“I got married three days after I turned 17,” explains Aisha Zaky, an American Muslim who is now 37 years old.
“It was my decision. After my father passed away when I was fifteen, many people asked for my hand, because they loved my father. After meeting my now ex-husband for the first time, I didn’t really like him, and was not in the least attracted to him, but my mother had told me to at least make istikhara before rejecting him. I did, and that night I had a dream with the prophet, Peace be upon him, which I took as a sign that my answer should be yes. We got married a month later.”
Aisha is one of 700 million women worldwide and hundreds of thousands of women in the United States who were married as children. Child marriage is defined as “any formal marriage or informal union where one or both of the parties are under eighteen years of age.”
While boys, too, sometimes marry young, it is disproportionately girls who find themselves wed in their teen or even pre-teen years. Child marriages take place all over the world and across cultures and religions.
According to Girls Not Brides, which describes itself as “a global partnership of more than 700 civil society organizations committed to ending child marriage and enabling girls to fulfill their potential,” there are many reasons why children get married. Gender inequality, poverty, culture and traditions, and insecurity often lie behind parents’ decisions to marry off their young daughters. In the developing world, 1 in 3 girls is said to be married before the age of 18.
What about the developed world? For instance, is child marriage common in the United States? The country has taken an official stand against it in the U.S. Global Strategy to Empower Adolescent Girls, writing “This strategy provides a framework to address CEFM [Child, Early, and Forced Marriage] and the factors contributing to the continuation of this practice, including the lower value put on girls’ education and the host of related challenges facing adolescent girls that hinder them from reaching their potential and participating fully in their societies.”
Because of exceptions in each of the 50 states to the law that makes 18 the minimum marriage age, child marriages are more prevalent in the U.S. than one might think. In a recent article for the Washington Post, Fraidy Reiss writes about the foundation she started, “Unchained at Last,” which helps women resist or escape forced marriage in the United States.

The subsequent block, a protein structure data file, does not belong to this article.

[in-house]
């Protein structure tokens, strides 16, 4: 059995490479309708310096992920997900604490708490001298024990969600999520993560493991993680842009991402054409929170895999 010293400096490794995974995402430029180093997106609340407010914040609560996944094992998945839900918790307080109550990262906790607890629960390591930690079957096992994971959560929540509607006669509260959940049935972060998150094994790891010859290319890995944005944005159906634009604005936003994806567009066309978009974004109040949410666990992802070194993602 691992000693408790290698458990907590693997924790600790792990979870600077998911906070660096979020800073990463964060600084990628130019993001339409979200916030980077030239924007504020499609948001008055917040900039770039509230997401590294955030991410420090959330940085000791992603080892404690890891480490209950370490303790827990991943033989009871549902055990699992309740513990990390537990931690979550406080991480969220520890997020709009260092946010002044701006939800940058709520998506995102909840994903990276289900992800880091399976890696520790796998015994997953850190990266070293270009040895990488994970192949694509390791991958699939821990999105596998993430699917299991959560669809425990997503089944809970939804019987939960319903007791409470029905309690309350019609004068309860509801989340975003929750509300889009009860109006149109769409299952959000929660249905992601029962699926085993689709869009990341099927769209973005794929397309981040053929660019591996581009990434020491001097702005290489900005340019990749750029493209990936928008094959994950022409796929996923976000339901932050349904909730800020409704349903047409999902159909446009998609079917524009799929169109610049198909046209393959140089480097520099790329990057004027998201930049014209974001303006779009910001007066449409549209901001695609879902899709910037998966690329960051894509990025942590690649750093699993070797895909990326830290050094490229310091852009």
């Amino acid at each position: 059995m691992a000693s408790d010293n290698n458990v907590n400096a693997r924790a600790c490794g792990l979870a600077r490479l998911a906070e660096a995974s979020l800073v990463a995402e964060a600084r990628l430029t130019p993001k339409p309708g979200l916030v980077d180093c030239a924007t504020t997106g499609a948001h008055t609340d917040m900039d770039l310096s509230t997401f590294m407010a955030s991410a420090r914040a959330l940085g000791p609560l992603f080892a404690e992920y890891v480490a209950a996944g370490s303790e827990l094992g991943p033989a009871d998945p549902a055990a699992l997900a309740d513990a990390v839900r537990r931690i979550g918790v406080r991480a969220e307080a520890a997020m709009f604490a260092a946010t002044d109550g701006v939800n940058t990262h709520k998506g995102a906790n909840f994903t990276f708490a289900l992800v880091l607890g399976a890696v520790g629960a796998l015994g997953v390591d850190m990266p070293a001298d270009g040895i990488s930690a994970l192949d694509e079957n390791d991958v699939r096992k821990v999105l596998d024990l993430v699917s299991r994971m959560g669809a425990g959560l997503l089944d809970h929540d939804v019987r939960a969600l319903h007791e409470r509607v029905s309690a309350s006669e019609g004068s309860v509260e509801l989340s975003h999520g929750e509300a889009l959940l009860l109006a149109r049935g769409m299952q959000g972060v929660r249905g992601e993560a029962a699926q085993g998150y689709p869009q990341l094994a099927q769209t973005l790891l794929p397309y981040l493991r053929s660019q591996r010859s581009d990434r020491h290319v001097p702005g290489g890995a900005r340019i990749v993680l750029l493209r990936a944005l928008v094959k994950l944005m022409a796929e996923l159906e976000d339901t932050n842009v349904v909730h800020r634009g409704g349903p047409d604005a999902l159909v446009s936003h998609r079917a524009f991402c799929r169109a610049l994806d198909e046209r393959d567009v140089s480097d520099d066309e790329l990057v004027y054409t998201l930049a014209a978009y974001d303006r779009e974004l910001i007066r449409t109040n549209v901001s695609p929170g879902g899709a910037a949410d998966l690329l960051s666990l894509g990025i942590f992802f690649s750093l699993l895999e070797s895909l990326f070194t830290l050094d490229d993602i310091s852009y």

“Unchained has seen child marriage in nearly every American culture and religion,” explains Reiss, “including Christian, Jewish, Muslim and secular communities. We have seen it in families who have been in America for generations and immigrant families from all over the world.
Her organization estimates that the total number of children wed in America between 2000 and 2010 was nearly 248,000. “We learned,” writes Reiss, “that in 38 states, more than 167,000 children — almost all of them girls, some as young 12 — were married during that period, mostly to men 18 or older.”
Is child marriage necessarily a harmful institution? Reiss provides some dismal statistics in her article:
“American girls who marry before 19 are 50 percent more likely than their unmarried peers to drop out of high school and four times less likely to graduate from college. A girl who marries young is 31 percentage points more likely to live in poverty when she is older, a striking figure that appears to be unrelated to preexisting differences in such girls. And, according to a global study, women who marry before 18 are three times more likely to be beaten by their spouses than women who wed at 21 or older.”
Are there some circumstances that make a youthful marriage a viable, healthy, and positive option? What if the youths freely choose to marry, clearly possesses the necessary maturity, and do it for the right reasons?
Specifically, the Muslim community worldwide must ponder the question of whether child marriage a viable option for modern adherents to Islam.
Back when she was seventeen, Aisha was one of those clear-thinking, capable, and responsible young women. “Originally,” she explains, “my main reason for wanting to get married at an early age was to protect myself from promiscuity and any fitnah of that type. I saw other Muslim teens around me falling into those sins, and I felt scared of what I might be capable of. At the same time, I felt I was mature enough for marriage; I had completed high school early, started college, and was working and helping my recently widowed mom take care of my siblings.”
Aisha’s marriage ultimately ended after she left her husband after enduring many years of abuse from him. When asked if she feels like her youth in particular made her susceptible to the abuse, she responds,
“I think that being young and not understanding people’s personalities, and not realizing the importance of setting boundaries, could be a factor in being a victim of abuse. However I do have a lot of other friends who did not marry young who also did not recognize the red flags before they were married. Most of these women were married to narcissists like I was. So I think that unfortunately, it is difficult for many people to really recognize they are in a relationship with a narcissist until it is too late.”
Fortunately Aisha has found happiness now with a caring husband and a fulfilling marriage and can look back on her past experiences with insight. “I think that though many negative things happened (abuse, etc.), it became a good thing in my life, because it strengthened my faith and reliance on God. It shaped me into who I am today,” she says.
In the next part, more Muslim sisters who got married very young will share their stories.
First published: March 2017